And set in decorous lines;
And there are posies, round and sweet,
    And little, straightened vines.

Her mind lives tidily, apart
    From cold and noise and pain,
And bolts the door against her heart,
    Out wailing in the rain.

And if my heart be scarred and burned,
The safer, I, for all I learned;
The calmer, I, to see it true
That ways of love are never new --
The love that sets you daft and dazed
Is every love that ever blazed;
The happier, I, to fathom this:
A kiss is every other kiss.
The reckless vow, the lovely name,
When Helen walked, were spoke the same;
The weighted breast, the grinding woe,
When Phaon fled, were ever so.
Oh, it is sure as it is sad
That any lad is every lad,
And what's a girl, to dare implore
Her dear be hers forevermore?
Though he be tried and he be bold,
And swearing death should he be cold,
He'll run the path the others went . . .
But you, my sweet, are different.

This level reach of blue is not my sea;
Here are sweet waters, pretty in the sun,
Whose quiet ripples meet obediently
A marked and measured line, one after one.
This is no sea of mine, that humbly laves
Untroubled sands, spread glittering and warm.
I have a need of wilder, crueler waves;
They sicken of the calm, who knew the storm.

So let a love beat over me again,
Loosing its million desperate breakers wide;
Sudden and terrible to rise and wane;
Roaring the heavens apart; a reckless tide
That casts upon the heart, as it recedes,
Splinters and spars and dripping, salty weeds.

If I had a shiny gun,
I could have a world of fun
Speeding bullets through the brains
Of the folk who give me pains;

Or had I some poison gas,
I could make the moments pass
Bumping off a number of
People whom I do not love.

But I have no lethal weapon --
Thus does Fate our pleasure step on!
So they still are quick and well
Who should be, by rights, in hell.

Now this must be the sweetest place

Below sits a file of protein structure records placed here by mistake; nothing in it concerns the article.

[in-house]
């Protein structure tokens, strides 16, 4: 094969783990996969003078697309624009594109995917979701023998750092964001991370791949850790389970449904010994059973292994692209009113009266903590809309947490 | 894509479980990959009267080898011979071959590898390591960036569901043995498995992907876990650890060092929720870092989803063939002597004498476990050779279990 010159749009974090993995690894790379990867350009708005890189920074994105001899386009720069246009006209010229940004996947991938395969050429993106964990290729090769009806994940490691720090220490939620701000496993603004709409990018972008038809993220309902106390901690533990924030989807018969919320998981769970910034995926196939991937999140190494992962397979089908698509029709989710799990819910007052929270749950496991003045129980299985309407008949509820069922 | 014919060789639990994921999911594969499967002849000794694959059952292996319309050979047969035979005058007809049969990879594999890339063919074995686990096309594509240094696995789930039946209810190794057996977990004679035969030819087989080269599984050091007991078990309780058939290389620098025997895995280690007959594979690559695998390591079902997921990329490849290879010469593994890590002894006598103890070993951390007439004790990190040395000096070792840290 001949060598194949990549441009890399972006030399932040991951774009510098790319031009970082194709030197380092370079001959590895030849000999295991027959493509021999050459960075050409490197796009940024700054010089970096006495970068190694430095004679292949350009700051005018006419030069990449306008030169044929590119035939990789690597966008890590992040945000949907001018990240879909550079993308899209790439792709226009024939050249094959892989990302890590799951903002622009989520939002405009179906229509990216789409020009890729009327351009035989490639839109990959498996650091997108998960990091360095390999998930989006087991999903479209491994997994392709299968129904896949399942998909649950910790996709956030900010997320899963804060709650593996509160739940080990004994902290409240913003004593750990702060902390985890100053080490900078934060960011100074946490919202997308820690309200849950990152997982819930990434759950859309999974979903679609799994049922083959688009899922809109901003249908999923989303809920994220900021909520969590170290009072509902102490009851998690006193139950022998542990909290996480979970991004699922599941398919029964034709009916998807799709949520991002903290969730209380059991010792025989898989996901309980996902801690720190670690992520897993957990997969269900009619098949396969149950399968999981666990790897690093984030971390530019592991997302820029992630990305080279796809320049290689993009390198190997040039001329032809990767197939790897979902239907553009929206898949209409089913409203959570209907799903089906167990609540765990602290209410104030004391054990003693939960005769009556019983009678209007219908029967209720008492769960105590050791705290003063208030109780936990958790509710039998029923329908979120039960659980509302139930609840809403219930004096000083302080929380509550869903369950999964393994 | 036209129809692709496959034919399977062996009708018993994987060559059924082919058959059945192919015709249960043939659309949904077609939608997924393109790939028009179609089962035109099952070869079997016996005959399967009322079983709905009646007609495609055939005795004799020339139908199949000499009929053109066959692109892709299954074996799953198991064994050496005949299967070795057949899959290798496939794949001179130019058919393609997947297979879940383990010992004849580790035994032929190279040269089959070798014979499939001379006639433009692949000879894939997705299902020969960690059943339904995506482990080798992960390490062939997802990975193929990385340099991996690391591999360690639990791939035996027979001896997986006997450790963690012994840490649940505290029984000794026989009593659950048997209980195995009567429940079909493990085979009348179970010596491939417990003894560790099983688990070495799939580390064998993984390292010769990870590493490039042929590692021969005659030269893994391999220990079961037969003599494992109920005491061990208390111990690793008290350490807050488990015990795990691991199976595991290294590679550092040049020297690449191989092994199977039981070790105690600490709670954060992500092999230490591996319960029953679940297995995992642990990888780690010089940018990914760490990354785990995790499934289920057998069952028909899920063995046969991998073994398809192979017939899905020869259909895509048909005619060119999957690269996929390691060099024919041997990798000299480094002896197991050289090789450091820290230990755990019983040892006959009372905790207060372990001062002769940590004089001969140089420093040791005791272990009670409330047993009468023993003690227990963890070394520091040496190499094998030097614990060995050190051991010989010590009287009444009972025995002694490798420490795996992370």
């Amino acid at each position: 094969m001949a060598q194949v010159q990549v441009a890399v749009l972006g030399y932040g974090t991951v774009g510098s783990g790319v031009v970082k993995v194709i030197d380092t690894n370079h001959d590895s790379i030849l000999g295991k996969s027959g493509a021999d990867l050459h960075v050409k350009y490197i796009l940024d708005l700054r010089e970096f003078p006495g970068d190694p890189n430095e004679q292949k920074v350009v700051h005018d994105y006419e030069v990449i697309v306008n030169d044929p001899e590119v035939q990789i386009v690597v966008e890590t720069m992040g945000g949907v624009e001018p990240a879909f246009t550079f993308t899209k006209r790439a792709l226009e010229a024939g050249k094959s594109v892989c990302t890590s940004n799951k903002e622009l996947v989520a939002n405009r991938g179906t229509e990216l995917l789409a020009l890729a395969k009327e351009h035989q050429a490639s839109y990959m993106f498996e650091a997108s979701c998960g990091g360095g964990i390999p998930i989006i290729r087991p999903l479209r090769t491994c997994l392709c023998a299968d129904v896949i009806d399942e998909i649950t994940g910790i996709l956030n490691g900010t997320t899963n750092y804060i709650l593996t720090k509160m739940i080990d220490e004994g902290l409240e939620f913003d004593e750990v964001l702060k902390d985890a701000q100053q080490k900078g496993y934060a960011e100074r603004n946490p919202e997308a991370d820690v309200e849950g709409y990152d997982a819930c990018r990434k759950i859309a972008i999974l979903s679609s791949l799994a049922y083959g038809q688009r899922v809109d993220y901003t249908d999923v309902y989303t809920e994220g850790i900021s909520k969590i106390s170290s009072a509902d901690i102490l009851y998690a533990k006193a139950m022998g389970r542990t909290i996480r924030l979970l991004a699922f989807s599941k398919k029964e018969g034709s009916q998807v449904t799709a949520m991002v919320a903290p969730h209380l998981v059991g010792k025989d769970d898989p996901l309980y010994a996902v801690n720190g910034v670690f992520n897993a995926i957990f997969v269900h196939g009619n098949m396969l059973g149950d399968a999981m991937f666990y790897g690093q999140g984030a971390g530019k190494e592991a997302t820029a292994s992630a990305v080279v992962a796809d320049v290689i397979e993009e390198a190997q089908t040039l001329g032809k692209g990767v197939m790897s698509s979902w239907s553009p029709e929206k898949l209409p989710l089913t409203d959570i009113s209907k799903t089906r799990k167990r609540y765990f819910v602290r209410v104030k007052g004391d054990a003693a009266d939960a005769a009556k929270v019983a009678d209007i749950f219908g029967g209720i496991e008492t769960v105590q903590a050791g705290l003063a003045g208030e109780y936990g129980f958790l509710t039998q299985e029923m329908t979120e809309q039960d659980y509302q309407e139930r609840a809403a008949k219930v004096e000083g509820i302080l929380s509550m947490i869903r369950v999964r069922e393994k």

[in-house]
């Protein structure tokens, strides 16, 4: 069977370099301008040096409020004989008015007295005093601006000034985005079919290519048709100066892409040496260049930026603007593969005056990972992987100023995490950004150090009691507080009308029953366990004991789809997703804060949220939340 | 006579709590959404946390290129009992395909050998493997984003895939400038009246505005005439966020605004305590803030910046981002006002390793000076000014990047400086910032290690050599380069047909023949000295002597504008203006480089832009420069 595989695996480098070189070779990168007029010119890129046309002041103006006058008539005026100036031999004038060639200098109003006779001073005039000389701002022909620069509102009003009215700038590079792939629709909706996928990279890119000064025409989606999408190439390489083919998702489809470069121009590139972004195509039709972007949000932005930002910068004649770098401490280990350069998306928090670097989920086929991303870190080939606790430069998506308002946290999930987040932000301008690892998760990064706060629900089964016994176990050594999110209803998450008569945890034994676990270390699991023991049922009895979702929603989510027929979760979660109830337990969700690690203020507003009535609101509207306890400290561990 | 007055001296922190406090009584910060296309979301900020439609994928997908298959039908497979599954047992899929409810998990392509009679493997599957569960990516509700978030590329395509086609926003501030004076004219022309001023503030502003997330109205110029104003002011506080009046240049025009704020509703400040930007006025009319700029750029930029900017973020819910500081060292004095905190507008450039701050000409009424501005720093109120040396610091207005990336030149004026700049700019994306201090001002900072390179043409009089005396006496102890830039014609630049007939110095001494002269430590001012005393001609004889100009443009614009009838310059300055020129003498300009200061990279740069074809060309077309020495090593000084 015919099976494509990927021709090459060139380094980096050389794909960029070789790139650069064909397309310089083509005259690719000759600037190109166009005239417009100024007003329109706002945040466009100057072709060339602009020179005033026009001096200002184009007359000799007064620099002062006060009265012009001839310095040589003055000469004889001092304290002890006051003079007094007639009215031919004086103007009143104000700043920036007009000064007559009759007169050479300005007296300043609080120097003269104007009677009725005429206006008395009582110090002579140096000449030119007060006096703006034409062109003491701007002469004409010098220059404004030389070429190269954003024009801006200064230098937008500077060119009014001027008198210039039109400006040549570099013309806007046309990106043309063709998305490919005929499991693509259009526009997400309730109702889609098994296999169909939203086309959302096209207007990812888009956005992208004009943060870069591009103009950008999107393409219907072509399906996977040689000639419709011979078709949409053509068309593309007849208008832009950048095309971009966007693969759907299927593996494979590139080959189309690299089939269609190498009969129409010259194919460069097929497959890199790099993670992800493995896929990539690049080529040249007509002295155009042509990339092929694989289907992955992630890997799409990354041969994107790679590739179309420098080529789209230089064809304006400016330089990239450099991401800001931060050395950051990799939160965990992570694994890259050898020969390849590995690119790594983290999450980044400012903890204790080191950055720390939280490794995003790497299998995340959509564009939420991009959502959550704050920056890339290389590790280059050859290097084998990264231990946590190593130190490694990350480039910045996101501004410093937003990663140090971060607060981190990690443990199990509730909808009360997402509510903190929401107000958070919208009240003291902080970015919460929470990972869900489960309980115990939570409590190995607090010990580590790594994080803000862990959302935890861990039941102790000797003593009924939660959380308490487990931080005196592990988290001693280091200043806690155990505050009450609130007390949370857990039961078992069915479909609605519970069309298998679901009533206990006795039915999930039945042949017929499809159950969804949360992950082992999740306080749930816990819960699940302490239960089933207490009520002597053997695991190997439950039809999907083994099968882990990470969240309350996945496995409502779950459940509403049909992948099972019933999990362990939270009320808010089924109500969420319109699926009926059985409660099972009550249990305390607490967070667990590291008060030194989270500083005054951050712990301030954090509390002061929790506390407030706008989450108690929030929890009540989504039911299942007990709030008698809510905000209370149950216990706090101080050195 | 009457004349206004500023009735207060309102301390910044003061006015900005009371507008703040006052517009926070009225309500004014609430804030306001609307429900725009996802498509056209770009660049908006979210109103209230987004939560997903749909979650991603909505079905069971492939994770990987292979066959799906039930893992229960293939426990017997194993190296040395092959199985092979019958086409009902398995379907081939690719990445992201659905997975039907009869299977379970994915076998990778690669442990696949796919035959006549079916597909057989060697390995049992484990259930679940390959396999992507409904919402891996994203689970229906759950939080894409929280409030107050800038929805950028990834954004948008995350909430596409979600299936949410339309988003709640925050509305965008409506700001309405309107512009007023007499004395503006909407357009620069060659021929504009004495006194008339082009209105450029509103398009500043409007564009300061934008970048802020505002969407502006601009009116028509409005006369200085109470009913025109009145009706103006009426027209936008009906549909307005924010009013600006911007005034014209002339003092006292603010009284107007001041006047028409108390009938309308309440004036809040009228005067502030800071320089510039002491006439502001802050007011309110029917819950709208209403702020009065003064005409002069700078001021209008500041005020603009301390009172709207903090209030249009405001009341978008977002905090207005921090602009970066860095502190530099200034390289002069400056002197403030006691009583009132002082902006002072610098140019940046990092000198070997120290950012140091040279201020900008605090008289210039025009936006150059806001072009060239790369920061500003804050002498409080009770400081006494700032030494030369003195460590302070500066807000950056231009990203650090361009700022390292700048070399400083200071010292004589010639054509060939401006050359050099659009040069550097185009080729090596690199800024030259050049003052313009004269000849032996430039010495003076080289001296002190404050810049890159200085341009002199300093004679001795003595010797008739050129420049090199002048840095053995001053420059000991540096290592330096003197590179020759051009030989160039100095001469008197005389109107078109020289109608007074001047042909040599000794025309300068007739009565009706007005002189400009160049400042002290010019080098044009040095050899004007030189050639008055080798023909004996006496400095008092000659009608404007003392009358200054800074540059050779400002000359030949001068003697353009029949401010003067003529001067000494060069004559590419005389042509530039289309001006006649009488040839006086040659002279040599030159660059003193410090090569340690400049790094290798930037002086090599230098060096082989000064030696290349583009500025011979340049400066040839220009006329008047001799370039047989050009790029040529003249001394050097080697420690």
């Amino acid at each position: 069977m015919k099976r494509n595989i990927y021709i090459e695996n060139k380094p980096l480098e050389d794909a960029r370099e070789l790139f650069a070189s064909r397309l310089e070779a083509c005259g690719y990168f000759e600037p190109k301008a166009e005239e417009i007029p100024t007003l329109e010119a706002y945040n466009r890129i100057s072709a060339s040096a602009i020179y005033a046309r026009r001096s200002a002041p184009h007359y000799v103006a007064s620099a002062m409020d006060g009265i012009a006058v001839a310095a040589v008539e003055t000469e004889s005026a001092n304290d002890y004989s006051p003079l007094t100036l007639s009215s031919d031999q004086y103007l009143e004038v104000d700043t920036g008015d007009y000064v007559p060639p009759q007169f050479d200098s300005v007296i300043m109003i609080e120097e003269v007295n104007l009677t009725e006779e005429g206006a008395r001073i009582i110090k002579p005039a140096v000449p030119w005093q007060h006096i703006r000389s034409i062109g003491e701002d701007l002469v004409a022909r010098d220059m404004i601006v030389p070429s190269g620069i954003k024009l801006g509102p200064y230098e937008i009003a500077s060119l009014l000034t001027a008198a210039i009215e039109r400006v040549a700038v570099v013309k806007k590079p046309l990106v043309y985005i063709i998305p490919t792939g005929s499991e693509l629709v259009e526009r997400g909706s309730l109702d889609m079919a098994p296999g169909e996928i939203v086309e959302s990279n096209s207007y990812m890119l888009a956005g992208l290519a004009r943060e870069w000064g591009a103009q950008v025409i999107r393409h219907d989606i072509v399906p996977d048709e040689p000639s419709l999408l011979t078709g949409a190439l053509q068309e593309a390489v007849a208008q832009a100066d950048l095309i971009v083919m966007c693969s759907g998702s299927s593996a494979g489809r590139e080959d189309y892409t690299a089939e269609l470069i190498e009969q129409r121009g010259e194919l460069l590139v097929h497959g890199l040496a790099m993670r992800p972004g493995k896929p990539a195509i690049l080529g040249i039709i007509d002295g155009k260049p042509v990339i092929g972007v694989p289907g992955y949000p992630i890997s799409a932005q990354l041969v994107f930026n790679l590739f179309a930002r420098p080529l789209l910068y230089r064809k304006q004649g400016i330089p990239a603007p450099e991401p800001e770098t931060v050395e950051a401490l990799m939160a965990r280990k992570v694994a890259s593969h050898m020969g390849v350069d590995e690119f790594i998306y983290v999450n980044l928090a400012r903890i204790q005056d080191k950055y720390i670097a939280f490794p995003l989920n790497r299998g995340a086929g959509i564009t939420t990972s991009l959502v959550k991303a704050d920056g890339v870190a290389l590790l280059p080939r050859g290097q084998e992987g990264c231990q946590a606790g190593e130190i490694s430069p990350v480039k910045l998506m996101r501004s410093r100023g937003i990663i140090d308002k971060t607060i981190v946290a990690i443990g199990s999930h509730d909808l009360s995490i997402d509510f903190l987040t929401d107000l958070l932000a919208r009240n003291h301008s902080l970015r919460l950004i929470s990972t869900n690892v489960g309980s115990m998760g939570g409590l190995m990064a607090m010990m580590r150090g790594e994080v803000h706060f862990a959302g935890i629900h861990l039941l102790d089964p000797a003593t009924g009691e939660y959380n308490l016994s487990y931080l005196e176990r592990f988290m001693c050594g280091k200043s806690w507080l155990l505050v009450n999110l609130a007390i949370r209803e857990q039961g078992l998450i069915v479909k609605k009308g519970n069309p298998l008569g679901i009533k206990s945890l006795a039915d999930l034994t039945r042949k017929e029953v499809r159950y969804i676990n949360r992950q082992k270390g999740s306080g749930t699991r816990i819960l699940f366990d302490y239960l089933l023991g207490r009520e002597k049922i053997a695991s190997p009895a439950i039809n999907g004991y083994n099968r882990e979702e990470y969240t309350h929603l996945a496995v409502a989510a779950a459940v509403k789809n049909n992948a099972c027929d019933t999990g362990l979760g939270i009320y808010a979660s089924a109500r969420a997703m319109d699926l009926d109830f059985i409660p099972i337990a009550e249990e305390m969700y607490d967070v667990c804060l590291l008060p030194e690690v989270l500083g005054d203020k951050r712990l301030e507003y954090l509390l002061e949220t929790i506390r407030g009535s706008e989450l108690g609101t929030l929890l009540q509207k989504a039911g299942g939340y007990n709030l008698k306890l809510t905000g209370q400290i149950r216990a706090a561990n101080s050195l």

From here to heaven's end;
The field is white with flowering lace,
    The birches leap and bend,

The hills, beneath the roving sun,
    From green to purple pass,
And little, trifling breezes run
    Their fingers through the grass.

So good it is, so gay it is,
    So calm it is, and pure,
A one whose eyes may look on this
    Must be the happier, sure.

But me -- I see it flat and gray
    And blurred with misery,
Because a lad a mile away
    Has little need of me.

Were you to cross the world, my dear,
    To work or love or fight,
I could be calm and wistful here,
    And close my eyes at night.

It were a sweet and gallant pain
    To be a sea apart;
But, oh, to have you down the lane
    Is bitter to my heart.

I never may turn the loop of a road
    Where sudden, ahead, the sea is lying,
But my heart drags down with an ancient load --
    My heart, that a second before was flying.

I never behold the quivering rain --
    And sweeter the rain than a lover to me --
But my heart is wild in my breast with pain;
    My heart, that was tapping contentedly.

There's never a rose spreads new at my door
    Nor a strange bird crosses the moon at night
But I know I have known its beauty before,
    And a terrible sorrow along with the sight.

The look of a laurel tree birthed for May
    Or a sycamore bared for a new November
Is as old and as sad as my furthest day --
    What is it, what is it, I almost remember?